Person: Rodrigues, Benjamin Olinde
Olinde Rodrigues was a French mathematician best known for his formula for the Legendre polynomials.
Mathematical Profile (Excerpt):
- We certainly know that he did not use his first name Benjamin and was known as Olinde Rodrigues.
- Olinde was not one of his given names.
- At this point Olinde was added to Rodrigues names.
- Sometimes in later life he used the name Benjamin-Olinde.
- Olinde entered the Lycée Impérial (now the Lycée Louis-le-Grand) in Paris.
- Chasles was a contemporary of Olinde at the Lycée Impérial and both sat the entrance examinations for the École Polytechnique and École Normale in 1811.
- Rodrigues was ranked first in the competitive examination while Chasles was ranked second.
- In 1812 (at the age of 17) Olinde was a class assistant for the mathematics course at the Lycée Napoleon.
- The École Polytechnique was the most famous of the Paris universities and most historians suggest that Rodrigues could not attend it as he was a Jew.
- Despite coming top in the entrance examination, Rodrigues chose to enter neither of the two famous Écoles, instead entering the University of Paris.
- By private arrangement, Rodrigues tutored a student of mathematics at the École Polytechnique, Prosper Enfantin, and the two would later jointly lead a socialist movement.
- Rodrigues published his results in Memoir on the attraction of spheroids.
- Rodrigues was involved with the Claude Henri de Rouvroy, the Comte de Saint-Simon, who was an early advocate of socialism.
- Saint-Simon was, like Rodrigues, a rich man who had made money during the French Revolution.
- Rodrigues was attracted by Saint-Simon's ideas of social reform and was a staunch supporter.
- In 1823 Saint-Simon attempted to kill himself but Rodrigues came to his rescue, nursed him back to health, and provided him with the necessary financial support to see out the rest of his life.
- Rodrigues was one of two joint leaders of the Saint-Simonian School, the other being his former student Prosper Enfantin.
- Rodrigues argued that working men were kept poor by lending at interest and by inheritance.
- Saint-Simon had been persuasive indeed to have the banker Rodrigues argue against lending without interest! Rodrigues also argued in favour of mutual aid societies and profit-sharing for workers.
- By 1832 Enfantin began to argue for extreme views, particularly on sexual freedom, which went further than Rodrigues was prepared to go and Rodrigues left the Saint-Simonian School, declaring himself the true disciple of Saint-Simon.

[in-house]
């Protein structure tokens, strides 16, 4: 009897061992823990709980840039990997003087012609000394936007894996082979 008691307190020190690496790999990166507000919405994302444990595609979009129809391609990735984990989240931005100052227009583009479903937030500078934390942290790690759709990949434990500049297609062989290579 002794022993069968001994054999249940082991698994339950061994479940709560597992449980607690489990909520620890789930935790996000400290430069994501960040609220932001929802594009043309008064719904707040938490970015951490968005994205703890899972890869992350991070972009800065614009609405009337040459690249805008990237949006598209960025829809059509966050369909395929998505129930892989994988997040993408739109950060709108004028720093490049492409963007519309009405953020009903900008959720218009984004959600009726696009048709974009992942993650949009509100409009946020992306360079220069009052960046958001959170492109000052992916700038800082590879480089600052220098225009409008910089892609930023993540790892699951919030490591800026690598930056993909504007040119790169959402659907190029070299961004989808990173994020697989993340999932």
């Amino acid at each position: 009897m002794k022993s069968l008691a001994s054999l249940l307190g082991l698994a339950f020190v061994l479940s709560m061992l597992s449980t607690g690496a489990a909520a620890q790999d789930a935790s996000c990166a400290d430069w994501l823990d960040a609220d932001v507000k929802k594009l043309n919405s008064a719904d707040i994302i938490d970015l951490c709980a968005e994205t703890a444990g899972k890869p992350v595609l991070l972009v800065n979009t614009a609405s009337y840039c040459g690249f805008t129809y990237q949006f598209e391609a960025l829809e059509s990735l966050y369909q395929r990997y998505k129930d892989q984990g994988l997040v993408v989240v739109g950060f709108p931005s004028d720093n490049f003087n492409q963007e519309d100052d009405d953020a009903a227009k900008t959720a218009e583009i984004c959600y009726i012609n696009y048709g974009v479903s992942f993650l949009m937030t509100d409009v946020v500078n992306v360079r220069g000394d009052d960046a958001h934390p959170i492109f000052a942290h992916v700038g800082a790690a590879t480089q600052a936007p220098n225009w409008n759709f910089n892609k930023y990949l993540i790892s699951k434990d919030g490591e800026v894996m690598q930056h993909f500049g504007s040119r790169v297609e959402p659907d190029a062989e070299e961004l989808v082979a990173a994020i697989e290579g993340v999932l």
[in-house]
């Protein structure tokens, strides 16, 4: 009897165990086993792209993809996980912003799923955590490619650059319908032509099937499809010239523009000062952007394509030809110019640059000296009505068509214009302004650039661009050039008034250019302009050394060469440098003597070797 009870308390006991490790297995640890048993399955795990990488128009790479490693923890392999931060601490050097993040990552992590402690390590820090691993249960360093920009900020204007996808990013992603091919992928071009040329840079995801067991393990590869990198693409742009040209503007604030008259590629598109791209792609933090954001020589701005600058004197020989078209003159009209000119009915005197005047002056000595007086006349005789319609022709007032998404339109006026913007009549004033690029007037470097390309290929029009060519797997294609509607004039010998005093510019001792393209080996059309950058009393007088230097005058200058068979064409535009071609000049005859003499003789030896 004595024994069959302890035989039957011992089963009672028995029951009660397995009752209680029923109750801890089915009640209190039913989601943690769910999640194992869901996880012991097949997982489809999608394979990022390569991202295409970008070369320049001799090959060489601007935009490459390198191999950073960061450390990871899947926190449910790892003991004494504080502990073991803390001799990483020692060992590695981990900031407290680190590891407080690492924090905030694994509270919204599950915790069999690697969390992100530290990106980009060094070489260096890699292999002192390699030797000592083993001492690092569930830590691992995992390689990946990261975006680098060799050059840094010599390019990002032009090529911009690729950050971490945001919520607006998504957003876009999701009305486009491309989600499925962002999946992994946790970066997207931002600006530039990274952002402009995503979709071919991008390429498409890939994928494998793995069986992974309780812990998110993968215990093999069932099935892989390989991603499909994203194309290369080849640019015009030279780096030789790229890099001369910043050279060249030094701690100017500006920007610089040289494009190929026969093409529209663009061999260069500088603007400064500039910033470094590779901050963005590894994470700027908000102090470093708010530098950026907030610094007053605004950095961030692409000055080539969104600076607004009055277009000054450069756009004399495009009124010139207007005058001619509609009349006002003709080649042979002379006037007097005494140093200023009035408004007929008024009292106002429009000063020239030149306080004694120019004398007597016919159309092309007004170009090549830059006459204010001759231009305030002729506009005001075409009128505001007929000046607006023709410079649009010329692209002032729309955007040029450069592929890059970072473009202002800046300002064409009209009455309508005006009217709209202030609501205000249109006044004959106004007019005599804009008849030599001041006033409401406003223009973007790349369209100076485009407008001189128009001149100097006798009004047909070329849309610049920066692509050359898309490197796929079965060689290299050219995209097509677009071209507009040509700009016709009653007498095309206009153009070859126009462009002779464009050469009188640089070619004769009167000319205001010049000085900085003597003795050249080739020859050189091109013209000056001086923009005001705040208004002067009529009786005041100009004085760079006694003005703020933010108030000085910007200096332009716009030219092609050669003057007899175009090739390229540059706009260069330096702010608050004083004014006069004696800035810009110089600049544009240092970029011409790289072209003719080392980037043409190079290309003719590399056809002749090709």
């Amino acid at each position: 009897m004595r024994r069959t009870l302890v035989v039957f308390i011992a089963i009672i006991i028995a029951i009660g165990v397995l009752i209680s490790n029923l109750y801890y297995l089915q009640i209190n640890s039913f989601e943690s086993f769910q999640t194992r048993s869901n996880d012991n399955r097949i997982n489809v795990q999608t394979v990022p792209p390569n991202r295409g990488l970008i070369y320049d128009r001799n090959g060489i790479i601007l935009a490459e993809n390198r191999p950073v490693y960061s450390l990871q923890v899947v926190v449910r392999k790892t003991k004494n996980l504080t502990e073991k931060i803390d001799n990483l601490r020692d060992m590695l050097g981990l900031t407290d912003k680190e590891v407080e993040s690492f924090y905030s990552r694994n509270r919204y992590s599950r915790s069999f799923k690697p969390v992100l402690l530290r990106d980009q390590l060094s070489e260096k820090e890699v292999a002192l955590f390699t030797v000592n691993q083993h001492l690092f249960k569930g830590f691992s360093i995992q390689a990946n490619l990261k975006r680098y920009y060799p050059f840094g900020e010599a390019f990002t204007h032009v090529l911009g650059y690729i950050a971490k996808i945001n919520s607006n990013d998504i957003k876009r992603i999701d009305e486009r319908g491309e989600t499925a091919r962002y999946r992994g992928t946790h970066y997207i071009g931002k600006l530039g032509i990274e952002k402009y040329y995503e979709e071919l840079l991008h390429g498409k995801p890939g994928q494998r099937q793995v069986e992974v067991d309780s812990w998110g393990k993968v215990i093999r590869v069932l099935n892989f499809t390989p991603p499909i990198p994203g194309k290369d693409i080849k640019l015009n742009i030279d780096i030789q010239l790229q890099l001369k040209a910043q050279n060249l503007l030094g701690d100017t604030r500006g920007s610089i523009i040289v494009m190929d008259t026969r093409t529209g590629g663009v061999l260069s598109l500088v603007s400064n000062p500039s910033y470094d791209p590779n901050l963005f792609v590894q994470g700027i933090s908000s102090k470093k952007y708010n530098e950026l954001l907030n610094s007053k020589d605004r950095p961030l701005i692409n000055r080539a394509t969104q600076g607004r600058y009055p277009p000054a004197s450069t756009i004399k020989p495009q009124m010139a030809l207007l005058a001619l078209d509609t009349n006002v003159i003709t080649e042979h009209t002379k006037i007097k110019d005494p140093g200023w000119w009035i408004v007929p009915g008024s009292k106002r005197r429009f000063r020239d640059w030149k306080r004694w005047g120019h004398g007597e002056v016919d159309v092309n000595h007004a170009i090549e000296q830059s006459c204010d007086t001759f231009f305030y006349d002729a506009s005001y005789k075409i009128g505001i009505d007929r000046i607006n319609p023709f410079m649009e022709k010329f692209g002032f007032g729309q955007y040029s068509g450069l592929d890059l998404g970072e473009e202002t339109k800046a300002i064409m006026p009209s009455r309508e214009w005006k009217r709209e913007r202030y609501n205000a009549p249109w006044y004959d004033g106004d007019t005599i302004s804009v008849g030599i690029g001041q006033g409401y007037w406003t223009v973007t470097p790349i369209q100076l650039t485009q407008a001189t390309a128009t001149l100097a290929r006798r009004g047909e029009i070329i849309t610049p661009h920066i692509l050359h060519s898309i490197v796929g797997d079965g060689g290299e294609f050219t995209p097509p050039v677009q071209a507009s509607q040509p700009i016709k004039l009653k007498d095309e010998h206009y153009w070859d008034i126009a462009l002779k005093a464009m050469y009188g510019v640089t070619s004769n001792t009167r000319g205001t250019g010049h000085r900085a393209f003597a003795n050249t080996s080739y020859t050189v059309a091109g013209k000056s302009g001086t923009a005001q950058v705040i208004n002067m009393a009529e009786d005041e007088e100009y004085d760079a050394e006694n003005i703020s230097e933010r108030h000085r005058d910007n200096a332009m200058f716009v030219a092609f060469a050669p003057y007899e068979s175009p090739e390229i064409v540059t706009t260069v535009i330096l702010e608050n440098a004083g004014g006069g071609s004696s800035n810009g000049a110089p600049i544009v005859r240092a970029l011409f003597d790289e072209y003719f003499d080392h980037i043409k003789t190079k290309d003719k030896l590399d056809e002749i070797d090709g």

- In August 1832 Rodrigues was arrested and charged with organising illegal meetings and outraging public morality.
- Rodrigues joined the Paris Ethnological Society.
- These views were much criticised by other members of the Paris Ethnological Society who argued that Rodrigues was being sentimental and that science proved that he was wrong.
- Rodrigues' composition of rotations is basically the composition of unit quaternions.
- The story of the Rodrigues formula for Legendre polynomials is somewhat more complicated due to the fact that Rodgigues' paper on the subject does not appear to have been noticed at the time, or if it was then it was quickly forgotten.
- They did not know of the earlier paper of Rodrigues and as a result the formula became known as the Ivory-Jacobi formula for some time.
- However, in 1860, Hermite came across the original paper by Rodrigues.
- The fact that we know it today as the Rodrigues formula is due to Heine.
- Heine was an expert on Legendre polynomials, Lamé functions and Bessel functions and he wrote a book in which he proposed that, since Hermite had shown that Rodrigues had priority in discovering the formula, then it should be known as the Rodrigues formula.
- Heine always used that name from then on and through him we call the formula the Rodrigues formula today.
- There was another discovery by Rodrigues which was only brought to light in 1970.
- These ideas are now important in group theory and group representation theory, but sadly Rodrigues did not influence this work as his results were missed until 1970 when Leonard Carlitz discovered Rodrigues' contribution.
- Really Rodrigues was remarkably poorly appreciated by his contemporaries both as a mathematician, where he showed remarkable intuition in studying important problems, and as a social reformer where many of his views have at last become the accepted ones.
- In that year the Franconia was sold to the French Line (Compagnie Generale Transatlantique) and renamed the Olinde Rodrigues.
- As a second footnote, we remark that Rodrigues has many incorrect references to him in the mathematical literature.
- Élie Cartan thought that Olinde Rodrigues was two separate people, one called Olinde and one called Rodrigues.
Born 6 October 1795, Bordeaux, France. Died 17 December 1851, Paris, France.
View full biography at MacTutor
Thank you to the contributors under CC BY-SA 4.0!
Adapted from other CC BY-SA 4.0 Sources:
- O’Connor, John J; Robertson, Edmund F: MacTutor History of Mathematics Archive